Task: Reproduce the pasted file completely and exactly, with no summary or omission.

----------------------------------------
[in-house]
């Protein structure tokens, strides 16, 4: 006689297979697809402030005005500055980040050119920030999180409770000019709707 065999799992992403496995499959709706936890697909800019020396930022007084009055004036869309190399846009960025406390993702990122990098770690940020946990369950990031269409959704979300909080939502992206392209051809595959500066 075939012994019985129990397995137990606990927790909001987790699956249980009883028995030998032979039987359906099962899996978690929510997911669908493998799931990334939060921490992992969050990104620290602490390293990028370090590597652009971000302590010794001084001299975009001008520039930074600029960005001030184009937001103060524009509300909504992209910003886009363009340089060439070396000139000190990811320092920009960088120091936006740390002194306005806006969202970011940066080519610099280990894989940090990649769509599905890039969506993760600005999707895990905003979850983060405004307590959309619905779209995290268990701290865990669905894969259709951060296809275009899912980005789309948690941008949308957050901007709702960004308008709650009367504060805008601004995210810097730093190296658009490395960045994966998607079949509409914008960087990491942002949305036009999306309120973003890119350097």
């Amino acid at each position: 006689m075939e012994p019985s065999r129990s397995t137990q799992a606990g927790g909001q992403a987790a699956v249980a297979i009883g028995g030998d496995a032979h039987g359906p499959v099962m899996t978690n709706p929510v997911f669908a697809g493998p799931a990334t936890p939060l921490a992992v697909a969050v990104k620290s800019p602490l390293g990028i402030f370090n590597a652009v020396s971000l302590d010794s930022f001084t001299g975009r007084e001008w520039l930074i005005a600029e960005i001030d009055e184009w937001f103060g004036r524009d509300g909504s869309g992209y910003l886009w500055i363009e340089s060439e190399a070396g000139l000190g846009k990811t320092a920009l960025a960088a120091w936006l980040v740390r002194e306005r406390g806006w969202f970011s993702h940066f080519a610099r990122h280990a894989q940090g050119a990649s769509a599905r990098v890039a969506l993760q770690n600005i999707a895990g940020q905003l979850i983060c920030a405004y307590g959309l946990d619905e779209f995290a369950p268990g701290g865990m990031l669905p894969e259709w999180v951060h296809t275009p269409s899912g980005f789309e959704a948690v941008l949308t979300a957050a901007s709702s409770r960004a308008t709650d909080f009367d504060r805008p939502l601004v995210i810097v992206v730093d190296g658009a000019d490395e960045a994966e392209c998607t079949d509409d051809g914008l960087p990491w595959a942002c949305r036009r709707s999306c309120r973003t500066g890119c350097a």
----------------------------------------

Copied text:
[in-house]
């Protein structure tokens, strides 16, 4: 006689297979697809402030005005500055980040050119920030999180409770000019709707 065999799992992403496995499959709706936890697909800019020396930022007084009055004036869309190399846009960025406390993702990122990098770690940020946990369950990031269409959704979300909080939502992206392209051809595959500066 075939012994019985129990397995137990606990927790909001987790699956249980009883028995030998032979039987359906099962899996978690929510997911669908493998799931990334939060921490992992969050990104620290602490390293990028370090590597652009971000302590010794001084001299975009001008520039930074600029960005001030184009937001103060524009509300909504992209910003886009363009340089060439070396000139000190990811320092920009960088120091936006740390002194306005806006969202970011940066080519610099280990894989940090990649769509599905890039969506993760600005999707895990905003979850983060405004307590959309619905779209995290268990701290865990669905894969259709951060296809275009899912980005789309948690941008949308957050901007709702960004308008709650009367504060805008601004995210810097730093190296658009490395960045994966998607079949509409914008960087990491942002949305036009999306309120973003890119350097």
């Amino acid at each position: 006689m075939e012994p019985s065999r129990s397995t137990q799992a606990g927790g909001q992403a987790a699956v249980a297979i009883g028995g030998d496995a032979h039987g359906p499959v099962m899996t978690n709706p929510v997911f669908a697809g493998p799931a990334t936890p939060l921490a992992v697909a969050v990104k620290s800019p602490l390293g990028i402030f370090n590597a652009v020396s971000l302590d010794s930022f001084t001299g975009r007084e001008w520039l930074i005005a600029e960005i001030d009055e184009w937001f103060g004036r524009d509300g909504s869309g992209y910003l886009w500055i363009e340089s060439e190399a070396g000139l000190g846009k990811t320092a920009l960025a960088a120091w936006l980040v740390r002194e306005r406390g806006w969202f970011s993702h940066f080519a610099r990122h280990a894989q940090g050119a990649s769509a599905r990098v890039a969506l993760q770690n600005i999707a895990g940020q905003l979850i983060c920030a405004y307590g959309l946990d619905e779209f995290a369950p268990g701290g865990m990031l669905p894969e259709w999180v951060h296809t275009p269409s899912g980005f789309e959704a948690v941008l949308t979300a957050a901007s709702s409770r960004a308008t709650d909080f009367d504060r805008p939502l601004v995210i810097v992206v730093d190296g658009a000019d490395e960045a994966e392209c998607t079949d509409d051809g914008l960087p990491w595959a942002c949305r036009r709707s999306c309120r973003t500066g890119c350097a």